Cold War era area studies and traditional regional geography were presented by their proponents as integrative fields – approaches to coalesce macro and micro level analyses of geo-strategic motives, social processes, and political and economic dynamics. In the 1990s, a reiteration of regional geography under the label of New Regionalism (Storper 1997) explored economic processes at the local level, yet maintaining a keen attention to multilevel and comparative sociopolitical dimensions. Since then, the predominance of thematic foci in the discipline – such as political geography writ large, and strands of economic geography such as global value chains and production networks created topical, theoretical, and in some cases methodological division between state-centered analyses in political geography and firms-centered analyses in economic geography. Notwithstanding the claims of geoeconomics to account for the role of the market in larger political decisions, and GVC and GPN roles of the state in governance, it is difficult to account for the liminal spaces in which firms and states actually interact, and, consequently, for the ways in which the increasingly transnational life of firms influences changes in the structure of states.
This session invites reflections on how regional analyses may be able to carry forward more nuanced analyses of the processes tying together firms and states. These include, but are not limited to, new forms of sovereignty and territoriality aimed at regulating but also supporting firms within as well as without borders.
• We welcome regionally focused contributions from economic, political, and cultural geographers that include, but are not limited to:
• Theoretical reflections on the notion of region within geo-economic imaginaries that privilege metaphors of flows over viewing states as static frames;
• The interactions between states sponsored investment promotion practices and firms’ locational choices;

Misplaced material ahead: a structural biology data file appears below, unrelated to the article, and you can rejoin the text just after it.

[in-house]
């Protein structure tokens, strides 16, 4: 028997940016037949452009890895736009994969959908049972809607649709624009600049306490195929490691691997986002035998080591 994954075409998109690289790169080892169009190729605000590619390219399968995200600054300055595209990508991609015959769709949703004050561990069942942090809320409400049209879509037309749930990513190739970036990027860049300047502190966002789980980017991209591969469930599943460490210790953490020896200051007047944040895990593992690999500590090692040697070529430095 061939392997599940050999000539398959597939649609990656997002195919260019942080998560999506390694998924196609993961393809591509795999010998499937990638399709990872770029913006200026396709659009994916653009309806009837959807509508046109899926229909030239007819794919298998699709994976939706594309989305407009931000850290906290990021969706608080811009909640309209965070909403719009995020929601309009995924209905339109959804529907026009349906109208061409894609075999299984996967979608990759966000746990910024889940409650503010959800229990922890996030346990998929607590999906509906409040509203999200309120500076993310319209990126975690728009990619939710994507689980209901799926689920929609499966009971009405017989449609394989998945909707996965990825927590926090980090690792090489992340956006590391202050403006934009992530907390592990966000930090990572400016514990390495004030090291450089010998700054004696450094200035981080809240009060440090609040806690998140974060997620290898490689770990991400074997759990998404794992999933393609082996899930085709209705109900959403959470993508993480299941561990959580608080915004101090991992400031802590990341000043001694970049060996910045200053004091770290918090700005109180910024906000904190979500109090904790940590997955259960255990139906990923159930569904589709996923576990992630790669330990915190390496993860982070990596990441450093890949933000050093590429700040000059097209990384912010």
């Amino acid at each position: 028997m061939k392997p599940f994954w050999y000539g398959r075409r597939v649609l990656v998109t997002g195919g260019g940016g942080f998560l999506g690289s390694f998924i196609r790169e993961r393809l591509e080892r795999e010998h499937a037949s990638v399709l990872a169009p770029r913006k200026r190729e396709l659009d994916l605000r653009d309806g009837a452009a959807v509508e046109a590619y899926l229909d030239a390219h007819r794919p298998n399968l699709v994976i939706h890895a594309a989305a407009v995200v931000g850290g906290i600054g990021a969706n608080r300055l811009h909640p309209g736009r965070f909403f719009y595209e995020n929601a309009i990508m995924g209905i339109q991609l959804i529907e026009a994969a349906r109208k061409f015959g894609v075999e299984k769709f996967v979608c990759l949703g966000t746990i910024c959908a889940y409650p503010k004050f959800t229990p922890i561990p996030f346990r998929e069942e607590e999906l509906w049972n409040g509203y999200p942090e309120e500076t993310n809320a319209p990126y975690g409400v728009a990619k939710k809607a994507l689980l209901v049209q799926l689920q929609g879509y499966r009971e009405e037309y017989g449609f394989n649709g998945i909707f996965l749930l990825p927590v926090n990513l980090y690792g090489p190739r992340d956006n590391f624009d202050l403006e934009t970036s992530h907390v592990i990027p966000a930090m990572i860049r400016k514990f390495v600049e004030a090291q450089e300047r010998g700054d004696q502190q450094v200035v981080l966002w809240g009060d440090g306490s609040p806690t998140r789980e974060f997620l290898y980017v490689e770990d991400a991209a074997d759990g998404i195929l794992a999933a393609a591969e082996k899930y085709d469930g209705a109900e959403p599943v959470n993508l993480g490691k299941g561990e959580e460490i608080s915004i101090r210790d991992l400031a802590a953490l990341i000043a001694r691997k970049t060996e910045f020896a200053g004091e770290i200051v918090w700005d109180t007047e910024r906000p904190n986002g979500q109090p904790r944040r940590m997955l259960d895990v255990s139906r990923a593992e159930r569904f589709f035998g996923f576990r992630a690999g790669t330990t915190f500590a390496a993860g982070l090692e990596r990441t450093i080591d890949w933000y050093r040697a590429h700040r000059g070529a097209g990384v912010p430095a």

• Commercial and business diplomacy;
• Questioning of the organizational boundaries between states and firms through public-private partnerships and other means;
• Theoretical discussions of the role of states in value chains and production networks, as well as the role of firms in geo-economics;
• Empirical studies of how transnational firms (both large multinationals and small transnational or diaspora businesses), governments, and civil societies communicate their reciprocal interests and mediate conflicts;
Depending on the quality of the papers and inclinations of the participants we will submit a special journal issue proposal. Accordingly, please plan to submit a paper at an advanced draft level.
|Presenter||Donald Planey*, Geography, University Of Illinois, Urbana Champaign - Urbana, IL, Manufacturing Discourse: Regional Industrial Policy and Post-Recession Governance in Chicagoland||20||8:00 AM|
|Presenter||Christian Sellar*, University of Mississippi, Blind spots in economic geography’s treatments of the State: examples from 20th century Italy||20||8:20 AM|
|Presenter||Borislav Nikoltchev*, University of Oklahoma, Fred Shelley*, University of Oklahoma, Interiors of the Islands||20||8:40 AM|
|Presenter||Maria Kuklina*, Irkutsk State Technical University, Role of actor-networks in construction of the Baikal tourist region||20||9:00 AM|
|Presenter||Kuan-chi Wang*, University of Oregon, East Asian Food Regimes: Agrarian Warriors, Edamame Beans, and Spatial Topologies of Food Regimes in East Asia||20||9:20 AM|
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